Cisticolas (pronounced sis-TIC-olas) are a genus of very small insectivorous birds formerly classified in the Old World warbler family Sylviidae, but now usually considered to be in the separate family Cisticolidae, along with other southern warbler genera. They are believed to be quite closely related to the swallows and martins, the bulbuls and the white-eyes. The genus contains about 45 species, of which only two are not found in Africa: one in Madagascar and the other from Asia to Australasia.
Their generic name, Cisticola, means inhabitant (-cola) of a woven basket (cista-), referring to the finely woven nest of the Zitting Cisticola, the most widespread species. They are also sometimes called fantail-warblers due to their habit of conspicuously flicking their tails, or tailor-birds because of their nests.
Cisticolas are widespread through the Old World's tropical and sub-tropical regions. Africa, which is home to almost all species, is the most likely ancestral home of the group. Cisticolas are usually non-migratory with most species attached to and often distinguishable by their habitats.
A variety of open habitats are occupied. These include wetlands, moist or drier grasslands, open or rocky mountain slopes, and human-modified habitats such as road verges, cultivation, weedy areas or pasture. The species preferring wetlands can be found at the edges of mangrove, or in papyrus, common reed, or typha swamps. Cisticolas are generally quite common within what remains of their preferred habitats.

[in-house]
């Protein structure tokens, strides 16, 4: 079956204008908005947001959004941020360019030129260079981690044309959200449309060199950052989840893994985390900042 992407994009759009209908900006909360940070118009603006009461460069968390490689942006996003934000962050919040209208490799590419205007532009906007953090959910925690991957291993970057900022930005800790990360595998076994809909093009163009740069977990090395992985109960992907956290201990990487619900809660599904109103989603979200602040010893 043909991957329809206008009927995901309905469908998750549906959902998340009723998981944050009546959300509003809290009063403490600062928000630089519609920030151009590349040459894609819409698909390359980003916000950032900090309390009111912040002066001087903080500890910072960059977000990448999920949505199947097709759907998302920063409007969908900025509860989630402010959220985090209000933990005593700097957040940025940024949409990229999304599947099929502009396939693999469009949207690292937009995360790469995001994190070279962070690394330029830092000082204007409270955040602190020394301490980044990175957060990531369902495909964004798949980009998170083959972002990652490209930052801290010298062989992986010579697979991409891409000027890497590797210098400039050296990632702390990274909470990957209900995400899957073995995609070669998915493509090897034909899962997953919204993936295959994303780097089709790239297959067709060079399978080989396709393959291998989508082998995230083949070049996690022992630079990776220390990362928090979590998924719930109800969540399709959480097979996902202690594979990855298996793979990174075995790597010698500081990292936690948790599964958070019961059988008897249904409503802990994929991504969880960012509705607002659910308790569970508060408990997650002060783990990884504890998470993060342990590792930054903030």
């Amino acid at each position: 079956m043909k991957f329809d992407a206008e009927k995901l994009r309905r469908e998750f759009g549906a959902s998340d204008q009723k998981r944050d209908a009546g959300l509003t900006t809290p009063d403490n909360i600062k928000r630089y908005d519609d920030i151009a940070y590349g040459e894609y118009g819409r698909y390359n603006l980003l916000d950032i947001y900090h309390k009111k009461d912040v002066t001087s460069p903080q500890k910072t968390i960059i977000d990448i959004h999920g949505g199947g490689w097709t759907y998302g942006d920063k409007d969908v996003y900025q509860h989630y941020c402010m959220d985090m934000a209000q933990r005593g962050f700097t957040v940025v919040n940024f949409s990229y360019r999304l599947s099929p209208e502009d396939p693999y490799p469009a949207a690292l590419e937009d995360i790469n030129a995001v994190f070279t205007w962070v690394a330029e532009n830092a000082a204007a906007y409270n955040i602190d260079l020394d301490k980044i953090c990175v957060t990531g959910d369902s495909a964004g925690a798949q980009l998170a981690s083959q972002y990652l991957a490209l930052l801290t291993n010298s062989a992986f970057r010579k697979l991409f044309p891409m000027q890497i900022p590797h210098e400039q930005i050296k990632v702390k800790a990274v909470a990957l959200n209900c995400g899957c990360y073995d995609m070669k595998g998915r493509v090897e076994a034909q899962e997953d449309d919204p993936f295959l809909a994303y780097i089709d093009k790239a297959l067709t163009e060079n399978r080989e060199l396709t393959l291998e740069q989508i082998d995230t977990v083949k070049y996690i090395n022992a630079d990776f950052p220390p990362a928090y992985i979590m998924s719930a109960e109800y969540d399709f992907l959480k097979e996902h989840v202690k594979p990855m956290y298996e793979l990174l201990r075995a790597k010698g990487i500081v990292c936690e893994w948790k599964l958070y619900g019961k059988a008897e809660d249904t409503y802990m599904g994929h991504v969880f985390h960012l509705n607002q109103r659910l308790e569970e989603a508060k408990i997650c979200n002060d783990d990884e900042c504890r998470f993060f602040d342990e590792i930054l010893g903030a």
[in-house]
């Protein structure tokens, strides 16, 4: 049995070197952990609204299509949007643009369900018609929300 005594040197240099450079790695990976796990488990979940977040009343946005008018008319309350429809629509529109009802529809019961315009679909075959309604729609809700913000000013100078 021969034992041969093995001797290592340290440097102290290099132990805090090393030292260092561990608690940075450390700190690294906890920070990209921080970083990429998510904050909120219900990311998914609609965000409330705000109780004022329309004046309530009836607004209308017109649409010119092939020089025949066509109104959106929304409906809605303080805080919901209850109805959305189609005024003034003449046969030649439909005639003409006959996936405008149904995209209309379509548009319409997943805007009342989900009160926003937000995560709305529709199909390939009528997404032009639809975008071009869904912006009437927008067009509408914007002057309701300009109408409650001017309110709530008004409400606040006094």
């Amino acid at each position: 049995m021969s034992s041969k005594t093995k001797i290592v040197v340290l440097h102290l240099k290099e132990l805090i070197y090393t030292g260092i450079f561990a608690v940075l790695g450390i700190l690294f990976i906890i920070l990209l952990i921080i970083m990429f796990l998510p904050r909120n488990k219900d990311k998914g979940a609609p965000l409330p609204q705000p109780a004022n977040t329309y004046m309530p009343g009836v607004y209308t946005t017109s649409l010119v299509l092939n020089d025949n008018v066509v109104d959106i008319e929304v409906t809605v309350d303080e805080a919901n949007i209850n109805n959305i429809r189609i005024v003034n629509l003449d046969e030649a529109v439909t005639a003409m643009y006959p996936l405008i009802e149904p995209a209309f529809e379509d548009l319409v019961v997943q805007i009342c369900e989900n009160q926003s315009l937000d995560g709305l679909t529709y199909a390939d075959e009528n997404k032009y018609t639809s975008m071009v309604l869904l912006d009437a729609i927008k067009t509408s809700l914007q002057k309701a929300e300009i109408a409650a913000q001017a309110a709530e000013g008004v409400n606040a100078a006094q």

The Zitting Cisticola or Streaked Fantail Warbler (Cisticola juncidis), is widely distributed Old World warbler whose breeding range includes southern Europe, Africa (outside the deserts and rainforest), and southern Asia down to northern Australia. A small bird found mainly in grasslands, it is best identified by its rufous rump, lacks any gold on the collar and the brownish tail is tipped with white. During the breeding season, males have a zigzagging flight display accompanied by regular "zitting" calls that has been likened to repeated snips of a scissor. They build their pouch nest suspended within a clump of grass.